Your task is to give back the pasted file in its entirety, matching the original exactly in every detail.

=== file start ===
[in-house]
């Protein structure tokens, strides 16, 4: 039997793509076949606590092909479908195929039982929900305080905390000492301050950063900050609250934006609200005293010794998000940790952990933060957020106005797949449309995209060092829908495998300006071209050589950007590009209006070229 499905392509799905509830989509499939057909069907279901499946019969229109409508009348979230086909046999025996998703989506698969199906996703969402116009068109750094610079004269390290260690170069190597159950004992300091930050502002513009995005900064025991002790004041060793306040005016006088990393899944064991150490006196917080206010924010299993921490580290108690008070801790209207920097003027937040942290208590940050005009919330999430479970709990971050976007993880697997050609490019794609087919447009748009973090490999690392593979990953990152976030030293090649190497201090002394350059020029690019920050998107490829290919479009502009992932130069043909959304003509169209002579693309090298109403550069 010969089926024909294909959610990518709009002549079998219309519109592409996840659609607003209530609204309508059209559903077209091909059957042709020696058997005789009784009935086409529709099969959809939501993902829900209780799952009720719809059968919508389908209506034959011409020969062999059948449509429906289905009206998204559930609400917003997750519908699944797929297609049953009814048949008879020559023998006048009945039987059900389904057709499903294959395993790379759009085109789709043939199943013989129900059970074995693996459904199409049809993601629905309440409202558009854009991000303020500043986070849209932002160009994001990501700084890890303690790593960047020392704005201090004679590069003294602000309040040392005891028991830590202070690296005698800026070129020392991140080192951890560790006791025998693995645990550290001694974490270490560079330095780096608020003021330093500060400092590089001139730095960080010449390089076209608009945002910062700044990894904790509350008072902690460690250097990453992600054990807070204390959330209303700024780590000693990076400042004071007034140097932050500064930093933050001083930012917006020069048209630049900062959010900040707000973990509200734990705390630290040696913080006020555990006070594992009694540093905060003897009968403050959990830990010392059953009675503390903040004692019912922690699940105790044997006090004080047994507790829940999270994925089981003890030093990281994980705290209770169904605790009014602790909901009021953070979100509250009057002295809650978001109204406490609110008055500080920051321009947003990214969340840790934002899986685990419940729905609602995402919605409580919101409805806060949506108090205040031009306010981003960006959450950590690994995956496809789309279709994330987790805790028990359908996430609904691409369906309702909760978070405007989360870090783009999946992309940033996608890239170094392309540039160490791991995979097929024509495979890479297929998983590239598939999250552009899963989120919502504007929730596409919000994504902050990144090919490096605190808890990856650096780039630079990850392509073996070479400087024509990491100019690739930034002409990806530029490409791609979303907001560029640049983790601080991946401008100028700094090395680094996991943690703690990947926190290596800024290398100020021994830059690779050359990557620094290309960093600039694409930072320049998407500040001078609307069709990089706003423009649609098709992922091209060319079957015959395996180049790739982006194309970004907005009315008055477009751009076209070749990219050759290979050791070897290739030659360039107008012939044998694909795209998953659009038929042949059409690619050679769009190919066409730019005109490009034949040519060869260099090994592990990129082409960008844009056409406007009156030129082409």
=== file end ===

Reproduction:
[in-house]
């Protein structure tokens, strides 16, 4: 039997793509076949606590092909479908195929039982929900305080905390000492301050950063900050609250934006609200005293010794998000940790952990933060957020106005797949449309995209060092829908495998300006071209050589950007590009209006070229 499905392509799905509830989509499939057909069907279901499946019969229109409508009348979230086909046999025996998703989506698969199906996703969402116009068109750094610079004269390290260690170069190597159950004992300091930050502002513009995005900064025991002790004041060793306040005016006088990393899944064991150490006196917080206010924010299993921490580290108690008070801790209207920097003027937040942290208590940050005009919330999430479970709990971050976007993880697997050609490019794609087919447009748009973090490999690392593979990953990152976030030293090649190497201090002394350059020029690019920050998107490829290919479009502009992932130069043909959304003509169209002579693309090298109403550069 010969089926024909294909959610990518709009002549079998219309519109592409996840659609607003209530609204309508059209559903077209091909059957042709020696058997005789009784009935086409529709099969959809939501993902829900209780799952009720719809059968919508389908209506034959011409020969062999059948449509429906289905009206998204559930609400917003997750519908699944797929297609049953009814048949008879020559023998006048009945039987059900389904057709499903294959395993790379759009085109789709043939199943013989129900059970074995693996459904199409049809993601629905309440409202558009854009991000303020500043986070849209932002160009994001990501700084890890303690790593960047020392704005201090004679590069003294602000309040040392005891028991830590202070690296005698800026070129020392991140080192951890560790006791025998693995645990550290001694974490270490560079330095780096608020003021330093500060400092590089001139730095960080010449390089076209608009945002910062700044990894904790509350008072902690460690250097990453992600054990807070204390959330209303700024780590000693990076400042004071007034140097932050500064930093933050001083930012917006020069048209630049900062959010900040707000973990509200734990705390630290040696913080006020555990006070594992009694540093905060003897009968403050959990830990010392059953009675503390903040004692019912922690699940105790044997006090004080047994507790829940999270994925089981003890030093990281994980705290209770169904605790009014602790909901009021953070979100509250009057002295809650978001109204406490609110008055500080920051321009947003990214969340840790934002899986685990419940729905609602995402919605409580919101409805806060949506108090205040031009306010981003960006959450950590690994995956496809789309279709994330987790805790028990359908996430609904691409369906309702909760978070405007989360870090783009999946992309940033996608890239170094392309540039160490791991995979097929024509495979890479297929998983590239598939999250552009899963989120919502504007929730596409919000994504902050990144090919490096605190808890990856650096780039630079990850392509073996070479400087024509990491100019690739930034002409990806530029490409791609979303907001560029640049983790601080991946401008100028700094090395680094996991943690703690990947926190290596800024290398100020021994830059690779050359990557620094290309960093600039694409930072320049998407500040001078609307069709990089706003423009649609098709992922091209060319079957015959395996180049790739982006194309970004907005009315008055477009751009076209070749990219050759290979050791070897290739030659360039107008012939044998694909795209998953659009038929042949059409690619050679769009190919066409730019005109490009034949040519060869260099090994592990990129082409960008844009056409406007009156030129082409």